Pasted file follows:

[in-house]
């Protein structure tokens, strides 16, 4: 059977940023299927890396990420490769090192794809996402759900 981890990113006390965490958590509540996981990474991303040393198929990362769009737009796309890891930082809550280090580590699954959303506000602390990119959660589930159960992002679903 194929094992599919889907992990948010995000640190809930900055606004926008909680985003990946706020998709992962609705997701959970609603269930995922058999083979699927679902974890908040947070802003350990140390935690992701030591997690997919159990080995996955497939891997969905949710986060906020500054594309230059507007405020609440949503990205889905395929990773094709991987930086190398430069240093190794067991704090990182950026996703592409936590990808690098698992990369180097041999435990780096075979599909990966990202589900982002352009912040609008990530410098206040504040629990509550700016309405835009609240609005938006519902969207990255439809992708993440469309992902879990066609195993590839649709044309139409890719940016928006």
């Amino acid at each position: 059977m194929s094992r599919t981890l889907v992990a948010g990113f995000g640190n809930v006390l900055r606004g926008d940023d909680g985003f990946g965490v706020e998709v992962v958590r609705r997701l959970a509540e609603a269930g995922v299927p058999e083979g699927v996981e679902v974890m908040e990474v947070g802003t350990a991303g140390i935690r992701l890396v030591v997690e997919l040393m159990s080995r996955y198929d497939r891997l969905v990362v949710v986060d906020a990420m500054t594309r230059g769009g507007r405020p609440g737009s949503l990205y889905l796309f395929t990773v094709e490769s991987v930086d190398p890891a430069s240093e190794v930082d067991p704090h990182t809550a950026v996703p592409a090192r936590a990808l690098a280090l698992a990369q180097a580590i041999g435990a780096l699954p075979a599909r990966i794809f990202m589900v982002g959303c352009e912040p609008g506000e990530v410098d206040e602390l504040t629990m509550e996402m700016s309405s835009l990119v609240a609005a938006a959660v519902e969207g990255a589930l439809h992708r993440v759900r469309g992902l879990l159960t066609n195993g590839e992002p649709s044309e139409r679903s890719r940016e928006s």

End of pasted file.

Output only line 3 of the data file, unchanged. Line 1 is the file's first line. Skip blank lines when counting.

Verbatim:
């Amino acid at each position: 059977m194929s094992r599919t981890l889907v992990a948010g990113f995000g640190n809930v006390l900055r606004g926008d940023d909680g985003f990946g965490v706020e998709v992962v958590r609705r997701l959970a509540e609603a269930g995922v299927p058999e083979g699927v996981e679902v974890m908040e990474v947070g802003t350990a991303g140390i935690r992701l890396v030591v997690e997919l040393m159990s080995r996955y198929d497939r891997l969905v990362v949710v986060d906020a990420m500054t594309r230059g769009g507007r405020p609440g737009s949503l990205y889905l796309f395929t990773v094709e490769s991987v930086d190398p890891a430069s240093e190794v930082d067991p704090h990182t809550a950026v996703p592409a090192r936590a990808l690098a280090l698992a990369q180097a580590i041999g435990a780096l699954p075979a599909r990966i794809f990202m589900v982002g959303c352009e912040p609008g506000e990530v410098d206040e602390l504040t629990m509550e996402m700016s309405s835009l990119v609240a609005a938006a959660v519902e969207g990255a589930l439809h992708r993440v759900r469309g992902l879990l159960t066609n195993g590839e992002p649709s044309e139409r679903s890719r940016e928006s």